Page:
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Why doesn't this change the initial object:

public class Foo
{
 Bar item = new Item(5);

 public changeBar(Bar test){
  test = new Item(4);
 }

 public run(){

  changeBar(item);

 }
}

In this case item doesn't get changed. How is this possible? I mean, you're passing the reference as parameter in the method, so I'd say assigning a new value to it, means the initial item would also be changed.

Can someone explain to me how this works.

=======================================

however, my question is the following:

the following does work right?

public changeBar2(Bar test){
 test.parameter = "newValue";
}

I don't see how that's different.

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5 Answers 5

up vote 2 down vote accepted
 public changeBar(Bar test){
    test = new Item(4);
 }

 changeBar(item);

Here the value in item in copied to test. So as of now, both item, test are pointing to same object(s). Inside the method, test is pointing to a different location which doesn't affect the item. You are passing by value and not by reference.


public changeBar2(Bar test){
   test.parameter = "newValue";
}

The above modifies the object that is passed because both the test and item are referring to the same object.

So, test can totally either point to a new object or modify the object was earlier referring to. Both are different and are valid.

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Okay thanks, I understand that. However, I've added a second part to the question. I think I really get it now, but could you perhaps explain the difference to me between my two examples? –  Timo Willemsen Mar 20 '11 at 19:04

Consider a thought experiment:

changeBar(null);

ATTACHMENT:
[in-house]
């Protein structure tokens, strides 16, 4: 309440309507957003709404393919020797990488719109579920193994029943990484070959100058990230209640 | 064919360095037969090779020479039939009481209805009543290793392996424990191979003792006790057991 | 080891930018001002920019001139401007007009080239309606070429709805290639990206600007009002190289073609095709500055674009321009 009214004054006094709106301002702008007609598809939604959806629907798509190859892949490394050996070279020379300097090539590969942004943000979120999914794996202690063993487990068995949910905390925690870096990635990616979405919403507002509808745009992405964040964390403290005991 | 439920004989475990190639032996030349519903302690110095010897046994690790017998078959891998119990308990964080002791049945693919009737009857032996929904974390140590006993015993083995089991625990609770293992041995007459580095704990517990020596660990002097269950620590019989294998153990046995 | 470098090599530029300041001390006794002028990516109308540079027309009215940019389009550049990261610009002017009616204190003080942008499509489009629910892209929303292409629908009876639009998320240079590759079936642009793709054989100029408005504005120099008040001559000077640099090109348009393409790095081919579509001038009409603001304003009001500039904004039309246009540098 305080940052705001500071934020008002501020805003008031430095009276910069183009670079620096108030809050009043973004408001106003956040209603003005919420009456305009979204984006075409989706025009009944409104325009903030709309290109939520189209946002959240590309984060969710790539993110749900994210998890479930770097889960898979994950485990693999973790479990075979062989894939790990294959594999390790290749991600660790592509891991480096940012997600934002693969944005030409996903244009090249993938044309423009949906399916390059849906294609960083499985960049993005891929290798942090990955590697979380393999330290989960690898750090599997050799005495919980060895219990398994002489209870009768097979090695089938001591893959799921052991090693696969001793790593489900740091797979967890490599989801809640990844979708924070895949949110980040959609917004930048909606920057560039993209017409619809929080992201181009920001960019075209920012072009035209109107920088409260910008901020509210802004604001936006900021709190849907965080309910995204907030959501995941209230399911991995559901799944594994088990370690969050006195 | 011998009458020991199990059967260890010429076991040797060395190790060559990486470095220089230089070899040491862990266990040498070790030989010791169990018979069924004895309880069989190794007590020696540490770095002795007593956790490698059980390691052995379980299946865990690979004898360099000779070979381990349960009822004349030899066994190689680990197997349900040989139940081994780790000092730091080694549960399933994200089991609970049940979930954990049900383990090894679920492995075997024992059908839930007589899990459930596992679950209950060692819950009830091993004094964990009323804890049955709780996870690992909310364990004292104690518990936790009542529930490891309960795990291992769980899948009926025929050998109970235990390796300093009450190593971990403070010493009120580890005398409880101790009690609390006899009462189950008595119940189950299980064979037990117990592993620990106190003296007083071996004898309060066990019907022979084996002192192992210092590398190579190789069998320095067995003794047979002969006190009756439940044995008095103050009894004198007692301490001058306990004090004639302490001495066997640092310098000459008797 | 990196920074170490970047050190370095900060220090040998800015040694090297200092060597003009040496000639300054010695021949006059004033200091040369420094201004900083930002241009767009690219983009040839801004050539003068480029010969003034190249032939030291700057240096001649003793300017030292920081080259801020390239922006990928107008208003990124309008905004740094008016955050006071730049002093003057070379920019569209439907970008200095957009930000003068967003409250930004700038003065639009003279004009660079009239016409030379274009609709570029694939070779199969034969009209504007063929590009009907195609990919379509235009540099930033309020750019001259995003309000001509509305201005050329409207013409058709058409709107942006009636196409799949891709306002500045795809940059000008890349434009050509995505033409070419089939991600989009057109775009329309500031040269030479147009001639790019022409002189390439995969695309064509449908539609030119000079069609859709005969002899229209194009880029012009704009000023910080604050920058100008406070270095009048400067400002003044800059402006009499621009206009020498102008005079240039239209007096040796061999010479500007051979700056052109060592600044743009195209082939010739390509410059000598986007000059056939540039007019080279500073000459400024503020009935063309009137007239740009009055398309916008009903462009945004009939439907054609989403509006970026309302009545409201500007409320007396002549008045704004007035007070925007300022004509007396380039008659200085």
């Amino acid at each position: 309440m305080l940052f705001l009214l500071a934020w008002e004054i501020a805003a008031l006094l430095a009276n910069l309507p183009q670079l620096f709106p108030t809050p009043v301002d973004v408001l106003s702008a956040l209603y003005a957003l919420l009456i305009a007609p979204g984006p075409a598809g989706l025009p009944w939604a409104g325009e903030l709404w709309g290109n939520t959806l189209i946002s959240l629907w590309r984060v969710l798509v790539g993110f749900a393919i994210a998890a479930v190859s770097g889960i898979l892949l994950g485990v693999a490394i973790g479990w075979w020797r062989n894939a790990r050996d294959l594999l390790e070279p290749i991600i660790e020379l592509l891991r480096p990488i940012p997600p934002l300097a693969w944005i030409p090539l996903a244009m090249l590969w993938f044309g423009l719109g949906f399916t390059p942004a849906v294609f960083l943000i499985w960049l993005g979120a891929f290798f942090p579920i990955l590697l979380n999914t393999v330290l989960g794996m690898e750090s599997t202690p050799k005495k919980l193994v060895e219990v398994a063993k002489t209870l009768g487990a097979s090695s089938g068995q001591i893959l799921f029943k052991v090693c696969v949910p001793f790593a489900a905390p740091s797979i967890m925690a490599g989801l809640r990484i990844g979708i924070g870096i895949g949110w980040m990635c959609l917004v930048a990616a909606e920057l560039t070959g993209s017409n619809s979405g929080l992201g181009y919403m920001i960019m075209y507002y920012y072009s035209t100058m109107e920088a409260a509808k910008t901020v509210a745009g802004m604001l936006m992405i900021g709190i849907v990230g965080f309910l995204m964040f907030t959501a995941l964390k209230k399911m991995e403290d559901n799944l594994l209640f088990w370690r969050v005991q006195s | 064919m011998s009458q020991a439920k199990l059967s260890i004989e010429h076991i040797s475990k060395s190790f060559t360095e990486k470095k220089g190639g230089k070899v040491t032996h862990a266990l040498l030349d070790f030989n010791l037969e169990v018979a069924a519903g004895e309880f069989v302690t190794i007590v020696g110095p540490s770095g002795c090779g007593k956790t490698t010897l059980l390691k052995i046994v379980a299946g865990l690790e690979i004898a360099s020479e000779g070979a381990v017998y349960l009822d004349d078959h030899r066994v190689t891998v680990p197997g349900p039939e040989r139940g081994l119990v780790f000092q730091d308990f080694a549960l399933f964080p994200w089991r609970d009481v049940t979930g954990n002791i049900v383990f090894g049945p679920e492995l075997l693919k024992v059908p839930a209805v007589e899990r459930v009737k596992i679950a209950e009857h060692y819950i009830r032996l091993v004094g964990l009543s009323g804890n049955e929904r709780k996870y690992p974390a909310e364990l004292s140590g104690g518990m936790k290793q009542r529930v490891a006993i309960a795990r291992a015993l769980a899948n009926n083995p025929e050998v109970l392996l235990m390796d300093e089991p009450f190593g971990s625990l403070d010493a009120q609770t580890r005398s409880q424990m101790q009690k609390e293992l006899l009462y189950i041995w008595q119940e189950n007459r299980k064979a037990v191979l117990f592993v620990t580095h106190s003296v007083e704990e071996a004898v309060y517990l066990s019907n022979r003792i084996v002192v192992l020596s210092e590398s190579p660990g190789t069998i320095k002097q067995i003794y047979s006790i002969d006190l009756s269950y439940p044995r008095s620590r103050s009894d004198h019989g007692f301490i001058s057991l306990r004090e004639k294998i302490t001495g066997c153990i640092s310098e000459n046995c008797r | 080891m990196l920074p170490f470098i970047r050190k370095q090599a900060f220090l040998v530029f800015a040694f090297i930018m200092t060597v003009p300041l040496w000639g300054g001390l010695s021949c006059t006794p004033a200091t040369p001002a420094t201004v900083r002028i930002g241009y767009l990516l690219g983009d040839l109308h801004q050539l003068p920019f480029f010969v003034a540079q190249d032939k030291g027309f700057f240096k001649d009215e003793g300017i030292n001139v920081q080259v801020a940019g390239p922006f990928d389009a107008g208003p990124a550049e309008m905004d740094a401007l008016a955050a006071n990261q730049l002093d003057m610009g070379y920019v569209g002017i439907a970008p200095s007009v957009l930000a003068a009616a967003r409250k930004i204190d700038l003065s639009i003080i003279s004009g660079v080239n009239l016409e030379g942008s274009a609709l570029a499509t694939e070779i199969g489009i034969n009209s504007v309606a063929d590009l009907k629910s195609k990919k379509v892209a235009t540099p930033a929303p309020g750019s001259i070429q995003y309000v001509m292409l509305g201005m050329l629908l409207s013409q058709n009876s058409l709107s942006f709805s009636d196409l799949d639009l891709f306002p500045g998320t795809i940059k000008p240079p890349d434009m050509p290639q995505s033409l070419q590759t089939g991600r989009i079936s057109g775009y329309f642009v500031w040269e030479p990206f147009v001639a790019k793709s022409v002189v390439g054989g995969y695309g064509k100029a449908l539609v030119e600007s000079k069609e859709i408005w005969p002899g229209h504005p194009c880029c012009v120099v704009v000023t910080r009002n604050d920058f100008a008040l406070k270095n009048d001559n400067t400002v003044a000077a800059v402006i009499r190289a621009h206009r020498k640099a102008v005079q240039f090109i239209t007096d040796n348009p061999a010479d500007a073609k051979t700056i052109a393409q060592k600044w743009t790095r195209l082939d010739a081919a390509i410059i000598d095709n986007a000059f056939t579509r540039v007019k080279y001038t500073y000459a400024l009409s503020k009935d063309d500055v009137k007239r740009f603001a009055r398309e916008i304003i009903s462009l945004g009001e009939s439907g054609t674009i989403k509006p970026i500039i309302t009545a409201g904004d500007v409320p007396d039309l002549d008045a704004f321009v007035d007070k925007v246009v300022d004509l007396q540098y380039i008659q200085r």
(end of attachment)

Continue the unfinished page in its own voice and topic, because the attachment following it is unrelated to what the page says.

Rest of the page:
Would your code above change the value of null?

The answer to your question is that although your Bar object is passed "by reference", this is different from passing the reference itself by value. In Java, all parameters are passed by value, even when they are themselves references to other objects.

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Thanks! That last paragraph makes very much sense to me! –  Timo Willemsen Mar 20 '11 at 19:03

Parameters in Java are ALWAYS passed-by-value.

At the beginnning of function changeBar() test is a reference to item, but then you overwrite it with a reference to a newly created item. You therefore only overwrite the local variable with a different reference, but don't change the referenced by object.

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test in changeBar is basically as pointer. So when you assign it, you are changing the pointer.

Here is an article: http://www.javaworld.com/javaworld/javaqa/2000-05/03-qa-0526-pass.html

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You are giving the method the reference to this object, that is, its address so to speak. So this address is stocked in a variable named test.

Then your method erases what is written in the test variable, and writes instead the address of a new Item object it created. Nothing here changes anything to the initial Item object, nor to the references to it that are outside the method's scope.

I guess I am pretty approximative here and I will be glad to get corrected.

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